Friday, August 13, 2021

Evangelion: 3.0+1.01 Thrice Upon a Time (2021)

Streaming Services: Amazon Prime Video
Movie Name/Year: Evangelion: 3.0+1.01 Thrice Upon a Time (2021)
Genre: Animation, Action, Drama
Length:  154 minutes
Rating: Unrated
Production/Distribution: Khara Corporation, Toho Company, Toei Company, Amazon Prime Video
Directors: Mahiro Maeda, Katsuichi Nakayama, Kazuya Tsurumaki, Hideaki Anno
Writer:  Hideaki Anno
Actors: Megumi Hayashibara, Megumi Ogata, Yûko Miyamura, Akira Ishida, Fumihiko Tachiki, Kotono Mitsuishi, Maaya Sakamoto, Motomu Kiyokawa, Yuriko Yamaguchi, Anri Katsu, Hiro Yûki, Mugihito, Kôichi Yamadera, Koki Uchiyama, Mariya Ise, Miki Nagasawa, Miyuki Sawashiro, Ryûnosuke Kamiki, Takehito Koyasu, Sayaka Ôhara, Tetsuya Iwanaga, Junko Iwao, Tomokazu Seki, Akio Ôtsuka, Felecia Angelle, Sean Burgos, Mary Faber, Joe Fria, Tiffany Grant, Allison Keith, Deneen Melody, Daman Mills, Spike Spencer, John Swasey, Bijou Vann, Amanda Winn
Blurb from Metacritic:  Shinji Ikari is still adrift after losing his will to live, but the place he arrives at teaches him what it means to hope. Finally, the Instrumentality Project is set in motion and [will he] make one last grueling stand to prevent the Final Impact.

Cat’s Point of View:
I’m afraid I’m a bit at a loss for words. It’s a rare thing. I am usually capable of rambling on forever about things. It’s not helpful, however, when they elude me as I attempt to offer a review of the alleged final movie for a well-loved anime franchise.
I suppose I should begin with a disclaimer. I have only watched a little bit of the Neon Genesis Evangelion (1995-1996) series and it was quite a while ago. The narrative is far from fresh in my mind. For that reason, please take my impression of Evangelion: 3.0+1.01 Thrice Upon a Time with a grain of salt.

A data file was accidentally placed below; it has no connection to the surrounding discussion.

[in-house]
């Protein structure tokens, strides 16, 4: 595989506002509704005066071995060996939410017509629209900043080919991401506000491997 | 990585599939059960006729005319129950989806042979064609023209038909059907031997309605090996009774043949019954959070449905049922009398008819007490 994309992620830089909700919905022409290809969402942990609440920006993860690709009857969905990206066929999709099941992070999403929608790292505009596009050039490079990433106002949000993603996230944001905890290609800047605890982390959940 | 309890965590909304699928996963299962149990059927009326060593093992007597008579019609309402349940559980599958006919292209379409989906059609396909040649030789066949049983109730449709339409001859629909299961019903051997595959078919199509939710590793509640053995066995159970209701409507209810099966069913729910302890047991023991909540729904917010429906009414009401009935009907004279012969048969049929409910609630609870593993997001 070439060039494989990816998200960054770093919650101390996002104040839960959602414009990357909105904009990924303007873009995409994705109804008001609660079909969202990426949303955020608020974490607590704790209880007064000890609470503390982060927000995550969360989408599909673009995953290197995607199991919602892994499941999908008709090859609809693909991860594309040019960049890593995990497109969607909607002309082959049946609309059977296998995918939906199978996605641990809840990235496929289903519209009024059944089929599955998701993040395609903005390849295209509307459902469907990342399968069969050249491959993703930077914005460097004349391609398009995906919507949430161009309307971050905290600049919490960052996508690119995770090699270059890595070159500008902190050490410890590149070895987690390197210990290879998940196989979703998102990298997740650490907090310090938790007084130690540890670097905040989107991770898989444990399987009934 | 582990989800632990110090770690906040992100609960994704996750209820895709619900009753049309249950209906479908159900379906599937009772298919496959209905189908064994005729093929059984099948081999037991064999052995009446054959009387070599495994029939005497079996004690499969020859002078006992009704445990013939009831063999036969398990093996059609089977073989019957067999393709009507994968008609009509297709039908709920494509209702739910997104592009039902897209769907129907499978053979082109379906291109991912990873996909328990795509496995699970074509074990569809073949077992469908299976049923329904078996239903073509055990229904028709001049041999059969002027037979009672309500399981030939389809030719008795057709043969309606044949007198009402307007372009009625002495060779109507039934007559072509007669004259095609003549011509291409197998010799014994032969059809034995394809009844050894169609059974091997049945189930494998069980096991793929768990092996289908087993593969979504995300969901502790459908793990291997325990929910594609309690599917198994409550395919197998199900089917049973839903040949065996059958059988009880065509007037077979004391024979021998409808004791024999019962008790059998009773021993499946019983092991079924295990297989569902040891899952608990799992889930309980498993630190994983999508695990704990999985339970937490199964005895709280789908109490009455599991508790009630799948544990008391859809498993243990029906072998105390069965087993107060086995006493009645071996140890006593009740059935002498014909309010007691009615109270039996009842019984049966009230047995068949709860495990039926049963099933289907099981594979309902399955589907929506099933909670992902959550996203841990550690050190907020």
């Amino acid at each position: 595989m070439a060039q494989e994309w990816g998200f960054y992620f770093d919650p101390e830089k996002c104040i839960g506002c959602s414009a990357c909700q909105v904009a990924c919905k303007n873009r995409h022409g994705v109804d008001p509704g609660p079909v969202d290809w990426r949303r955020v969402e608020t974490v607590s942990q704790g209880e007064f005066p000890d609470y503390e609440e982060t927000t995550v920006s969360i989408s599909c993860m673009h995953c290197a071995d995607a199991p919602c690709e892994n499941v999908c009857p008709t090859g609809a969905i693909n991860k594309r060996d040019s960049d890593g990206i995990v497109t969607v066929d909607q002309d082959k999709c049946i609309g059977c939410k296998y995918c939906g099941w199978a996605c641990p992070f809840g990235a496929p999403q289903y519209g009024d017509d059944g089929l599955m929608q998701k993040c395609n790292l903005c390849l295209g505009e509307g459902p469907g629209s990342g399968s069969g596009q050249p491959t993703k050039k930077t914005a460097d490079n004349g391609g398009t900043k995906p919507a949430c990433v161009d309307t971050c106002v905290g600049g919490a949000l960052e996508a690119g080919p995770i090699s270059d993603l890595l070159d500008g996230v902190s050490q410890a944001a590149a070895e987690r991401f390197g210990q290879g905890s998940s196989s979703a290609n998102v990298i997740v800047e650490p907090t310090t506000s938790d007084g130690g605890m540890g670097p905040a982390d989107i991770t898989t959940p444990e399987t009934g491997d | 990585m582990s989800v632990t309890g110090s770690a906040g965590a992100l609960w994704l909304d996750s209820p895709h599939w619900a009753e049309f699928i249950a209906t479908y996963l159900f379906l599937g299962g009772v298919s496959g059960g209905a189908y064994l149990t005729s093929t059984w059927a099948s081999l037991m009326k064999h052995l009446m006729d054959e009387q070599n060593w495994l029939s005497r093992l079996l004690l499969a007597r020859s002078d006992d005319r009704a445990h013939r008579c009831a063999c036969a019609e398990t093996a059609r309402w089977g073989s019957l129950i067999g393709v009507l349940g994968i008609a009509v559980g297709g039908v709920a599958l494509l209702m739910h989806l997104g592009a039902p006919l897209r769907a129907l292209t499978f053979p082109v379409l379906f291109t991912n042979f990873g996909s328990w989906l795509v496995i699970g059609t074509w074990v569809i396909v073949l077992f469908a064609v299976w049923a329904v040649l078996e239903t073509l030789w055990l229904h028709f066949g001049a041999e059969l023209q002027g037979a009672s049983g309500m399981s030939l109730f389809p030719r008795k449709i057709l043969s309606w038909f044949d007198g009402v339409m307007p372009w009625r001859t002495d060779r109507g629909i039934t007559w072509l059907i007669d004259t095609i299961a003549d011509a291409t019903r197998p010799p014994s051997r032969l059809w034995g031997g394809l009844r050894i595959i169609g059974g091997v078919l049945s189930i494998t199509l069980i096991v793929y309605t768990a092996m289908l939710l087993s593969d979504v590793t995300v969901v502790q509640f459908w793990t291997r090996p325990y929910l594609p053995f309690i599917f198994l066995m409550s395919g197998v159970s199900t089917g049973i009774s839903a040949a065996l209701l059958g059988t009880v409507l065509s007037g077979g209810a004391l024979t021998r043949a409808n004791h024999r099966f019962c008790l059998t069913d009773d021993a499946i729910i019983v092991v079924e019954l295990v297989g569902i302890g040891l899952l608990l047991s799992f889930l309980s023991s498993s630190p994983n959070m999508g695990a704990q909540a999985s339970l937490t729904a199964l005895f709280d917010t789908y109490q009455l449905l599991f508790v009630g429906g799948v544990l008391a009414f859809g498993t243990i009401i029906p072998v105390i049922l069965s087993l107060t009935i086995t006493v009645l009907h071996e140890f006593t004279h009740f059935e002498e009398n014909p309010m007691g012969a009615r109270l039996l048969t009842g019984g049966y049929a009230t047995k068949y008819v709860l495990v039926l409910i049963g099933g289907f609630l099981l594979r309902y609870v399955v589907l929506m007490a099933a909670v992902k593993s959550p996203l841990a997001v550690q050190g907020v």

Evangelion: 3.0+1.01 Thrice Upon a Time does, however, begin with a story recap montage at the beginning of the film. It inundates the audience with a rapid-fire set of scenes to set up the beginning of this final installment of the story. Even with that, I feel I was woefully ill-prepared to keep up with what was going on.
As things slowed down here and there, I did appreciate the scenes of character growth. For the most part, however, Evangelion: 3.0+1.01 Thrice Upon a Time is stacked with lots of fight scene action. Explosions, laser light shows, and colliding Eva units abound. The pacing was actually rather dizzying at times.

The animation for Evangelion: 3.0+1.01 Thrice Upon a Time was breathtaking throughout the majority of the production. I also appreciated how the styles switched depending on the scene. The tone was also set by a gorgeous musical score. Though, I was a slight bit confused as the tune to a Christmas song appeared in one of the scenes in the last half of the movie.
Fans of the Evangelion franchise that have kept up with it over the years will get a lot more out of this movie than I did, I’m afraid. I got the gist of what was going on most of the time but a lot of the technical jargon that was tied to the universe this story unfolds in just went right over my head. The emotional journey of the characters was clear, however, and brings the tale to a fitting conclusion.

I just have one final note for parents. This film might not be appropriate for the very young. Most of the violence is shoot-em-up in the way anime does best – with giant robot things. However, there are some moments featuring human characters that are graphic and disturbing.
I completely understand why Evangelion: 3.0+1.01 Thrice Upon a Time has received rave reviews across the board from critics and viewers aside. It was definitely worth the 8 years of waiting.
For those that haven’t experienced any of the Evangelion franchise, my suggestion is to watch some of the earlier productions before viewing Evangelion: 3.0+1.01 Thrice Upon a Time. The recap at the beginning might not be enough to bring someone entirely unfamiliar up to speed. For those that are familiar with all things Evangelion – you’re in for a treat.

Rotten Tomatoes Critic Score – 100%
Rotten Tomatoes Audience Score – 92%
Metascore – None
Metacritic User Score – 8.8/10
IMDB Score – 8.3/10
Trust the Dice: Cat’s Rating – 3.5/5
Trust the Dice: Parental Advisory Rating – PG-13
Movie Trailer:

Thursday, August 12, 2021

Fantasia 2021: Kakegurui (2019)

Movie Name/Year: Fantasia 2021: Kakegurui (2019)
Genre: Drama, Mystery, Thriller
Length: 119 minutes
Rating: TV-MA
Language: Japanese
Director: Tsutomu Hanabusa
Actors: Minami Hamabe, Mahiro Takasugi, Elaiza Ikeda